Recruitment Practices Show Us Our Priorities
by Karina Salazar
May 14, 2019
This interview with Karina Salazar, a doctoral candidate in the Center for The Study of Higher Education in the College of Education at The University of Arizona, was conducted and condensed by franknews. Her research interests focus on investigating whether the enrollment management practices of public universities undermine access for underserved student populations.
Karina is one of the principal investigators on a project that analyzes off-campus recruiting visits by colleges and universities. Project reports and data can be found at emraresearch.org.
Karina: Ozan [Jaquette] and I started this work when I was a first year PHD student, he was my advisor. The topic of the investigation of off campus recruiting happened organically in our conversations regarding our stories about how we went to college. We compared our stories and realized we had very different ones. I’m a local Tucsonan. I live about six miles south of the University of Arizona. I went to high school in one of the poorest and predominantly Mexican-American communities in the city. I was a really good student. I had above a 4.0 GPA. I had taken every honors and AP class that my high school offered, and I did well on my entrance exams. Despite all of this I never received any brochures, any emails – I never saw any recruiters on my high school campus. It was just luck that I somehow ended up attending my flagship university as a first generation student. I didn't quite understand the admission process. I didn't understand the application process. It just happened, luckily for me.
I remember community colleges would come to my high school, and I remember military recruiters, but I don't remember any universities actually being there.
Versus Ozan, as he explained – was this average student that grew up in a wealthy suburb of Boston. He was shocked at how many universities reached out to him via email or brochure – he had large college recruiting fairs at his high school, and all these universities expressed interest in him attending. And he couldn't figure out why that was.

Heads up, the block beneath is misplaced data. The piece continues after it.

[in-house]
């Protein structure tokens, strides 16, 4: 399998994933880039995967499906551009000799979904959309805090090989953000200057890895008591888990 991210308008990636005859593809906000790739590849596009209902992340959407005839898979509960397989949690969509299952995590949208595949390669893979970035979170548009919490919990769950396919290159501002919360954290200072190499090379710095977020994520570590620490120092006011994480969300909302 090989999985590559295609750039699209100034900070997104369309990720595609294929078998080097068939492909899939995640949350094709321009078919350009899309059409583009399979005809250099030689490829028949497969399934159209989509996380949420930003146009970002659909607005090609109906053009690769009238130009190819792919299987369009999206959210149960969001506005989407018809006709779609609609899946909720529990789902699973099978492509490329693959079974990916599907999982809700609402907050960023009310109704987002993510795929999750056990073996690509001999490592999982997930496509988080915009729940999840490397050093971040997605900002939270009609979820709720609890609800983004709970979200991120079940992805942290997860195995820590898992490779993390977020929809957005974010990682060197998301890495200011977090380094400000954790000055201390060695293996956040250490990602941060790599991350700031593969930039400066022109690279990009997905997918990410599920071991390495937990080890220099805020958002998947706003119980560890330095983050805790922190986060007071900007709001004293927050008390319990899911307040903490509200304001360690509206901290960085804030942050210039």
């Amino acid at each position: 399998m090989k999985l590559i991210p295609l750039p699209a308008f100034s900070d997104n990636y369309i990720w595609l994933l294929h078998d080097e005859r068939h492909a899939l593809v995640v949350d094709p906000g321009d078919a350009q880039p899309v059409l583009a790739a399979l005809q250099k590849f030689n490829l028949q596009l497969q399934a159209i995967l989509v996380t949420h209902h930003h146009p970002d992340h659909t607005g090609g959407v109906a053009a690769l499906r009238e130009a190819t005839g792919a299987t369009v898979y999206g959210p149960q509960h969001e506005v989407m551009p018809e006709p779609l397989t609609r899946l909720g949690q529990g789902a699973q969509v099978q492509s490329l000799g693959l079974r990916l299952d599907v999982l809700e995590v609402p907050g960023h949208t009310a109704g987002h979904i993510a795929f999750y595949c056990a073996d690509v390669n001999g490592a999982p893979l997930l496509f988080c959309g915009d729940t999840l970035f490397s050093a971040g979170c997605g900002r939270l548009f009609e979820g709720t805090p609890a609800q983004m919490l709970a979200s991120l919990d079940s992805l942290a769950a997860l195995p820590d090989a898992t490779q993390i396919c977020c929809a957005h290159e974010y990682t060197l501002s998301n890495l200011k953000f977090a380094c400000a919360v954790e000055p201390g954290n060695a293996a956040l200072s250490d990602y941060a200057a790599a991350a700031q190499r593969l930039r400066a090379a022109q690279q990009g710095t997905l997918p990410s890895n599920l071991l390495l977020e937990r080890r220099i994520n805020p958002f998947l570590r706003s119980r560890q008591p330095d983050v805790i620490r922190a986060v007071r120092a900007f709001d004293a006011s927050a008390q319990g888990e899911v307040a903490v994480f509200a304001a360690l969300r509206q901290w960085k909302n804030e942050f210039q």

Once we compared stories, we realized there were a lot of differences in the way we grew up and the way we were recruited or not recruited to attend college. We started questioning whether our stories were anomalies or if there was something going on systemically in regards to the recruiting practices of universities. So, we started investigating the recruiting practices of universities.
What schools and communities universities visit to recruit potential prospective students as an indicator of their enrollment priorities.
We started thinking about this in terms of how policy discourse on college access is informed by scholarship that largely places the onus on students, on K-12 schools, on families – rather than analyzing the behavior of the universities that enroll these students. We started questioning the enrollment priorities of universities as a way of addressing college access.
What did you find the top priorities of these universities to be?
We started off by thinking about one intervention. Universities are using different types of interventions and methods to recruit potential students or to identify prospective students. Our first study is focusing on off campus recruiting visits. Looking at off campus recruiting visits, we see that universities tend to visit more out of state high schools and communities than schools and communities within their states. And universities tend to focus their visits on highly affluent schools and communities that also happen to be predominantly white.
Is that because their priority is in finding students who don’t need financial aid?
Yes. I think universities are recruiting wealthy students that can pay full tuition with little or perhaps no financial aid. We do control for other factors to the extent that the data is available. When we're looking at – what is the probability of a high school receiving a visit – we control for factors like distance away from the university. They might also be looking for students that are able to gain admission to the university, so we control for the academic achievement of a school. But we find that income biases persist even after controlling for these factors.
Given the landscape of public higher education, with the dramatic decreases in state appropriation, it's very likely that universities are chasing students that can pay full tuition to the university.
What’s become your primary goal for this research?